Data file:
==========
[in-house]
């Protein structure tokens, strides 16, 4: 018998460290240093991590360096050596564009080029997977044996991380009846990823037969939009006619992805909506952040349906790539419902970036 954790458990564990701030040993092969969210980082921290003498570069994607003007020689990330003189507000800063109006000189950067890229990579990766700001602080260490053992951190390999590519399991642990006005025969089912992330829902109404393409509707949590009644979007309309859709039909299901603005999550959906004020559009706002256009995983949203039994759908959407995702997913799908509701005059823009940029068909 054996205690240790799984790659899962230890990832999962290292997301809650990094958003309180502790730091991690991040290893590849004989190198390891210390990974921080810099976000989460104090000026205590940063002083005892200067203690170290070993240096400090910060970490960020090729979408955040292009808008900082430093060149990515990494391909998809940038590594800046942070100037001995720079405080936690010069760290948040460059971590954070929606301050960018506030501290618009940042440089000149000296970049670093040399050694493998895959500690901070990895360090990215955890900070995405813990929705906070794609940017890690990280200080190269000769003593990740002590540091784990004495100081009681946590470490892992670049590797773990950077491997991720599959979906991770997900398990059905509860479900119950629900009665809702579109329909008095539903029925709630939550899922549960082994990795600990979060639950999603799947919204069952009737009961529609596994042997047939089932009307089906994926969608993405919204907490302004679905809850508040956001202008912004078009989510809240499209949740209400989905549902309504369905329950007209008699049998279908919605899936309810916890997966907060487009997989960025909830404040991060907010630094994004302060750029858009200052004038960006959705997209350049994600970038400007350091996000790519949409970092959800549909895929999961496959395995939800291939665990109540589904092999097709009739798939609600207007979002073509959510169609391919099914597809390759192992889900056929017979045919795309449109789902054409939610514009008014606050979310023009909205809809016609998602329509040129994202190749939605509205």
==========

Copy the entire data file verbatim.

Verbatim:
[in-house]
């Protein structure tokens, strides 16, 4: 018998460290240093991590360096050596564009080029997977044996991380009846990823037969939009006619992805909506952040349906790539419902970036 954790458990564990701030040993092969969210980082921290003498570069994607003007020689990330003189507000800063109006000189950067890229990579990766700001602080260490053992951190390999590519399991642990006005025969089912992330829902109404393409509707949590009644979007309309859709039909299901603005999550959906004020559009706002256009995983949203039994759908959407995702997913799908509701005059823009940029068909 054996205690240790799984790659899962230890990832999962290292997301809650990094958003309180502790730091991690991040290893590849004989190198390891210390990974921080810099976000989460104090000026205590940063002083005892200067203690170290070993240096400090910060970490960020090729979408955040292009808008900082430093060149990515990494391909998809940038590594800046942070100037001995720079405080936690010069760290948040460059971590954070929606301050960018506030501290618009940042440089000149000296970049670093040399050694493998895959500690901070990895360090990215955890900070995405813990929705906070794609940017890690990280200080190269000769003593990740002590540091784990004495100081009681946590470490892992670049590797773990950077491997991720599959979906991770997900398990059905509860479900119950629900009665809702579109329909008095539903029925709630939550899922549960082994990795600990979060639950999603799947919204069952009737009961529609596994042997047939089932009307089906994926969608993405919204907490302004679905809850508040956001202008912004078009989510809240499209949740209400989905549902309504369905329950007209008699049998279908919605899936309810916890997966907060487009997989960025909830404040991060907010630094994004302060750029858009200052004038960006959705997209350049994600970038400007350091996000790519949409970092959800549909895929999961496959395995939800291939665990109540589904092999097709009739798939609600207007979002073509959510169609391919099914597809390759192992889900056929017979045919795309449109789902054409939610514009008014606050979310023009909205809809016609998602329509040129994202190749939605509205």